Get your popcorn ready and pull up a seat. In a few hours, Google's Eric Schmidt will sit down across from a panel of U.S. Senators investigating whether Google abuses its dominance on the Web.
We'll take a wild guess and suggest that Schmidt, the company's former chief executive and current executive chairman, will reject any such charge. In fact, according to a copy of his written testimony, Schmidt is going to portray Google's success as inextricably linked with its determination to put consumer interests first. "Keeping up requires constant investment and innovation," according to Schmidt, "and if Google fails in this effort users can and will switch. The cost of going elsewhere is zero, and users can and do use other sources to find the information they want."
That's the boilerplate stuff and Schmidt, a polished presenter, is going to have to be at his best when it's time to go off script. He can count Google rivals Nextag, Yelp and Expedia offering a starkly different portrayal before the same Senate panel and how Schmidt handles himself could go a long way toward influencing future moves by the government. The Federal Trade Commission is already looking into antitrust complaints made by Google's competition. Schmidt was a senior exec with Sun Microsystems in the 1990s when Sun and a clutch of other Silicon Valley companies worked behind the scenes to push the Justice Department to go after Microsoft and he certainly is keen to avoid a similar mano-a-mano slug fest with the trustbusters.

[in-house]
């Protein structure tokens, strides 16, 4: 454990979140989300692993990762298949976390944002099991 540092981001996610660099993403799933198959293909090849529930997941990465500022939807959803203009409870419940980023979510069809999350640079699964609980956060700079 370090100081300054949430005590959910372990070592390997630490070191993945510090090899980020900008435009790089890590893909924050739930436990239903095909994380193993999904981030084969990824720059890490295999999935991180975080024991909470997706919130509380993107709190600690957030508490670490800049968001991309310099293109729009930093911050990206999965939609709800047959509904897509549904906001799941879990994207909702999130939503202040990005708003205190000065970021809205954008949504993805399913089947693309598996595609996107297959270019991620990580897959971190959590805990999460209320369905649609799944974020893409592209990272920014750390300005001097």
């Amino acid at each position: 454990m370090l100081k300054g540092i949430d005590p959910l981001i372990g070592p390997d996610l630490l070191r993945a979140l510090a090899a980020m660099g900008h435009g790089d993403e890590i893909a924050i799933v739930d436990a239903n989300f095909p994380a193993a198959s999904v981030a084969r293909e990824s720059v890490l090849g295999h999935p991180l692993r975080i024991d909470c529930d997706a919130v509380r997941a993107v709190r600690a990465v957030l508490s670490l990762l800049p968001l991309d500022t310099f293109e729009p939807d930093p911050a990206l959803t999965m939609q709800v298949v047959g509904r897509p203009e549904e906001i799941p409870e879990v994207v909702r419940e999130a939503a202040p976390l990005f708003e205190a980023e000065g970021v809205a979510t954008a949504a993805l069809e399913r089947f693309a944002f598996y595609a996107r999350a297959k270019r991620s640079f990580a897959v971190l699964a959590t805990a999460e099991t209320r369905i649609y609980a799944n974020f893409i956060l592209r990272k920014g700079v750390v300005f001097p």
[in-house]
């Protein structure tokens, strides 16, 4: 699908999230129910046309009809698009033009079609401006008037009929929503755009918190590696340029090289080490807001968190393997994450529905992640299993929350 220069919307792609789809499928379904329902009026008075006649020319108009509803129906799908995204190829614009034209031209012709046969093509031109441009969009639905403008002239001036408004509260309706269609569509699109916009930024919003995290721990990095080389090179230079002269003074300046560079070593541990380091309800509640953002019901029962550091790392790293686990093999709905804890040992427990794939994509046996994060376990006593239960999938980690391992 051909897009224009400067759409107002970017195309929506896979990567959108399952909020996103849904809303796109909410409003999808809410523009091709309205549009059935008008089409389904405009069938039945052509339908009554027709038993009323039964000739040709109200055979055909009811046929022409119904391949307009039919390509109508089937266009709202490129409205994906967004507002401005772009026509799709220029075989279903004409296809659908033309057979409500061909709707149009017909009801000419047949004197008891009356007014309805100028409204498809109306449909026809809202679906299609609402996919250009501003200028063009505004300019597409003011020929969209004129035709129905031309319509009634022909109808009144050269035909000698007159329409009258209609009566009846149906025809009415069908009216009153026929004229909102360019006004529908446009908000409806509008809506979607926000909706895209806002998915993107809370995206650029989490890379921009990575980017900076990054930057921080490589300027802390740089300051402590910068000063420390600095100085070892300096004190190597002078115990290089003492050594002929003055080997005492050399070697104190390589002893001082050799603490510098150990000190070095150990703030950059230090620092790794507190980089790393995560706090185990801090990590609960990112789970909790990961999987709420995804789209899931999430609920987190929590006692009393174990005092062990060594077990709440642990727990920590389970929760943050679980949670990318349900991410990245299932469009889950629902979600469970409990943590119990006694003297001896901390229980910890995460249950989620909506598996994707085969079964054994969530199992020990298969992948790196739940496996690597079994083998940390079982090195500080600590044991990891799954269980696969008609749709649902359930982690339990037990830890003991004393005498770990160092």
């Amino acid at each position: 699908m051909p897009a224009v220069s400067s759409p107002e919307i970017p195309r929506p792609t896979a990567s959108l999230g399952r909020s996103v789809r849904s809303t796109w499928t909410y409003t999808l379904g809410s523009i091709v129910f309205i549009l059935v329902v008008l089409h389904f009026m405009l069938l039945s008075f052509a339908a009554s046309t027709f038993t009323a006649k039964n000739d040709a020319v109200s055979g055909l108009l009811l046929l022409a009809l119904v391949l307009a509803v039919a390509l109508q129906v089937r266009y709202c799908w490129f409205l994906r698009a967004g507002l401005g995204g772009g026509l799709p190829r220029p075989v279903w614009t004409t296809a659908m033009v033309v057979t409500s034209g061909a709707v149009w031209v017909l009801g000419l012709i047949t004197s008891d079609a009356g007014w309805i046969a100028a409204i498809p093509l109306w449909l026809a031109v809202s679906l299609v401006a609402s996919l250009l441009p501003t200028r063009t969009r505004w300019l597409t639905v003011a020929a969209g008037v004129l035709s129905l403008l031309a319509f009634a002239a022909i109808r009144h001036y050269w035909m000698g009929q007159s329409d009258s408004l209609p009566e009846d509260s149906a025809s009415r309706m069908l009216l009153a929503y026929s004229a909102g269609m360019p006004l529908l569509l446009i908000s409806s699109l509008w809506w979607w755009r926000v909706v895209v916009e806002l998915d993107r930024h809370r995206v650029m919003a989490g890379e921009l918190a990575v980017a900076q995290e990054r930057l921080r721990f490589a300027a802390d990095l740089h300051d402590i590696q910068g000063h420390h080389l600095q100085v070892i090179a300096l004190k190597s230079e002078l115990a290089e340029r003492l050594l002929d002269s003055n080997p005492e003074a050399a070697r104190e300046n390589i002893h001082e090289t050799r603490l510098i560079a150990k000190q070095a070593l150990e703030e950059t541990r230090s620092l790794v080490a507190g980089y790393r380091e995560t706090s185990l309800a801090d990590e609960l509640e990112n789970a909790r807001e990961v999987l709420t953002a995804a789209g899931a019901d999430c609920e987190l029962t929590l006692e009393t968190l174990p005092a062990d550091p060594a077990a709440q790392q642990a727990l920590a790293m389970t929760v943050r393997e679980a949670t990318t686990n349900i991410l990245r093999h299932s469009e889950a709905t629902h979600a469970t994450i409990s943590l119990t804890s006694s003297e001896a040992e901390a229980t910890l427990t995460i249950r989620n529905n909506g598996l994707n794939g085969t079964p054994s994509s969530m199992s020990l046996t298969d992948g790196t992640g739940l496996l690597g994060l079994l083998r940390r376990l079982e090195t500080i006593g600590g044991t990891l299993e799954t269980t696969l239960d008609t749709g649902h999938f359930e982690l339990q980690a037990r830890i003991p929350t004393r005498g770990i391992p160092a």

On the surface, at least, it shouldn't be much of a stretch for Schmidt to convince the Senators that Google plays by the rules. But the political theater is more for the television cameras. The question is come down to whether it's going to make a whit of difference to regulators already on the case.